Day 2 of 2022. We’ve crawled out of our hangovers, found homes for all our leftovers, and renewed our vows to be model pandemic citizens. The past year was unsettling, and I for one have my foot on the pedal, but not without one last look at the year’s highlights.
There was some stress about Messi leaving Barcelona (note to self: try and develop sympathy for football clubs’ financial difficulties) and Ronaldo’s sensational transfer to Manchester United. More recently, Lewis Hamilton lost the F1 to one Mr. Verstappen, with an equal number of manly men on my social media feed defending and criticising the Brit. New Zealand’s Ajaz Patel, who spent the first few years of his life in Mumbai, took all 10 wickets in an innings at the Wankhede. Poetic. But what gave me the most joy was seeing the 18-year-old British tennis star, Emma Raducanu, radiant with glee after winning the US Open final. Post-victory, she joined the audience as they sang out loud to Neil Diamond’s Sweet Caroline. Sweet indeed.
Arts and entertainment
Danish artist, Jens Haaning, has set a gloriously dubious precedent. The Kunsten Museum of Modern Art gave him $84,000 in the hope that he would submit two original works of art; what he presented to the museum, instead, were two blank canvases cheekily titled ‘Take the Money and Run’. Back home, I was blown away by ‘Caput Mortuum’—Varunika Saraf’s solo exhibition at Chemould Prescott Road. In her fantastic and fearsome world, the state and its machinery are a constant threat to humans and the ecology. Dangers lurk in idyllic forests that stretch out on lightly woven fabric; national maps are bordered using red oxide, calling to mind unhealable wounds; embroideries tell chilling tales of resistance and oppression. And for voyeuristic thrills, there were those perfectly staged candid shots from the Katrina-Vicky wedding, while Ranveer Singh & co. provided a celebratory end to another downbeat year with Kabir Khan’s 83.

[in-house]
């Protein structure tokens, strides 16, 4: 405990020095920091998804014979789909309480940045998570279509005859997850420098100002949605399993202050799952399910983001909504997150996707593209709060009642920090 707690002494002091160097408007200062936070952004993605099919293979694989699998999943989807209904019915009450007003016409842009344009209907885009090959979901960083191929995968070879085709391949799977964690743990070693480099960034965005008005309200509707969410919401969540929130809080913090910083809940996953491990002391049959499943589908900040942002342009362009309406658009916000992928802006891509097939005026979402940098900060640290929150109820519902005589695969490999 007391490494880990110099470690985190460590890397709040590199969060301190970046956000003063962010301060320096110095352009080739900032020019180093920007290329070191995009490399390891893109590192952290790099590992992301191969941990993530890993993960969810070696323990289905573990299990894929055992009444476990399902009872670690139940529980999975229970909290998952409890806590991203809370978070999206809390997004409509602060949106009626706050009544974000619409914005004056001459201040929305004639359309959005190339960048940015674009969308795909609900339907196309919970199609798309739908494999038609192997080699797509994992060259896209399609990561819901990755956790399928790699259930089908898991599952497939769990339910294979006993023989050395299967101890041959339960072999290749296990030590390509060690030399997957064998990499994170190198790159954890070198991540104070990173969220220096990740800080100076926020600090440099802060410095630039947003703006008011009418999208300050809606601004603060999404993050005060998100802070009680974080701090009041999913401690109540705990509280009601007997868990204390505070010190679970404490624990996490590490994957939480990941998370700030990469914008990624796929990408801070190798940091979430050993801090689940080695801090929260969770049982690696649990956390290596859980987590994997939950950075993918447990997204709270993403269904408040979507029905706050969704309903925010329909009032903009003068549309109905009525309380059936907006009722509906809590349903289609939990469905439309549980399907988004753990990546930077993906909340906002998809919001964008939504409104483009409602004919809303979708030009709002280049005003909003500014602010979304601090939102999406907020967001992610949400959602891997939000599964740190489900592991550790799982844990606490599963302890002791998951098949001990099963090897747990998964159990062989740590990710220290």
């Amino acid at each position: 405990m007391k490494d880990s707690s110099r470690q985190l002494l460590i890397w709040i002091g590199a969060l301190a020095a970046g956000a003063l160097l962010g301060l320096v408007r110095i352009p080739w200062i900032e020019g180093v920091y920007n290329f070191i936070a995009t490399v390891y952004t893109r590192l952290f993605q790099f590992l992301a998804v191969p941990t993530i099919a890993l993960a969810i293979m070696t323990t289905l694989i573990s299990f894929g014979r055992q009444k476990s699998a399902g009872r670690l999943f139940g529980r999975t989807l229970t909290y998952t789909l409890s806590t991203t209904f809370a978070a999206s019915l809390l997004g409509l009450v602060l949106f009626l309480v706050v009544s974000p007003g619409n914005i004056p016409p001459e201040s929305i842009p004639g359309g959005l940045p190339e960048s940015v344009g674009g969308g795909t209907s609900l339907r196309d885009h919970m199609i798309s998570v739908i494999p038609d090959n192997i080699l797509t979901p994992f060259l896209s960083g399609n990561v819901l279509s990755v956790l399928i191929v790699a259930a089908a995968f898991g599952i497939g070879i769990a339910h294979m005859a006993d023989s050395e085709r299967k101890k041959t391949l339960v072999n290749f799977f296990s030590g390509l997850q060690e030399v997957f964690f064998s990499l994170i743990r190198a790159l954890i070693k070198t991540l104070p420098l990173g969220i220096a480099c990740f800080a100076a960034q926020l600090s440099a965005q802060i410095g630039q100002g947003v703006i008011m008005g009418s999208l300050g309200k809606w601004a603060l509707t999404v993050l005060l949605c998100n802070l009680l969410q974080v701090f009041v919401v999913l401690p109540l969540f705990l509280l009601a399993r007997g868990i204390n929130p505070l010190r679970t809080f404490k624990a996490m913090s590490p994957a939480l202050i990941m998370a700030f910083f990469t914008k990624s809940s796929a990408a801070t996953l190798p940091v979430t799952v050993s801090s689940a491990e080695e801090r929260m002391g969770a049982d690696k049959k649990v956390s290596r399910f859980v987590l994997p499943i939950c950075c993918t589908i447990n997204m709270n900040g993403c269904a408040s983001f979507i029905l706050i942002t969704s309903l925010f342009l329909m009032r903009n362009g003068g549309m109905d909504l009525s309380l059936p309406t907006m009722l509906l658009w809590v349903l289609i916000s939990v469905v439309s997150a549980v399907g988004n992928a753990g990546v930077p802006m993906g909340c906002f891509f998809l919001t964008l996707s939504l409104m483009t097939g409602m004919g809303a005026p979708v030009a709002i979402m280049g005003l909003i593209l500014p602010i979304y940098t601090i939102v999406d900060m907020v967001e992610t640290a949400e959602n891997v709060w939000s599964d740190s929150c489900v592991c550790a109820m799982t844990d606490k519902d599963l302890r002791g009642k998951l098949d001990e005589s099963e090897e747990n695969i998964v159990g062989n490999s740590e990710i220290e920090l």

The year gone by has left a delicious trail of breadcrumbs. The fleshiness of the A1 Bakery pao on Hill Road, Bandra. The infinite possibilities that the hollow centre of a Goan poi offers. The flakiness of a croissant from Suchali’s Artisan Bakehouse, eaten on a Sunder Nursery morning in Delhi when the AQI is merely toxic and not life-threatening. Cruffins from Mag St. Cafe in Colaba, whose vanilla custard filling takes you back to childhood, but with much higher production values. Frightfully expensive loaves of sourdough bread from twee patisseries. And after all that, the humble sliced bread from the kirana shop, tavaa-toasted and sloppily topped with salty butter, too-sweet jam and processed cheese. Tastes like rebellion.
When I feel the earth slipping from under my feet, I read books grounded in science. The one that stood out for me in 2021 was When We Cease To Understand The World by Benjamin Labatut, a firecracker of a non-fiction novel (translated from the Spanish by Adrian Nathan West), a genre pioneered by Truman Capote with In Cold Blood. It’s a breathless account of scientists often driven to madness by their momentous—and destructive—inventions and discoveries, peaking around the two World Wars. In particular, the great divide in the physics community caused by quantum theory, with its refusal to obey the laws of general relativity, is illustrated with such urgency and intensity. High praise indeed coming from a flaky arts major.
We’ve all responded to the second consecutive year of pandemic-tinted dystopia in our own ways. I found myself turning into a frenzied experience-seeker, eager to latch on to whichever freedoms could be enjoyed between waves. It was a privilege to stand shoulder to shoulder with the farmers at Tikri Border before the second wave hit—a lesson in courage, dignity and generosity. Post the second wave, I looked through a telescope on a chilly Kumaon evening to see Jupiter’s red spot, Saturn’s rings, and a host of constellations that have very little interest in the sordid goings-on on the blue planet. And as the year ended with news of a third wave, I drowned my foreboding in a glass of excellent guava-infused gin, Perry Road Peru (limited-edition), getting into the mind of The Beatles via Peter Jackson’s docu series, Get Back. I wish you all good health, interesting thoughts and forgiving friends in the new year. Here’s to a kinder world!.
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From HT Brunch, January 2, 2022
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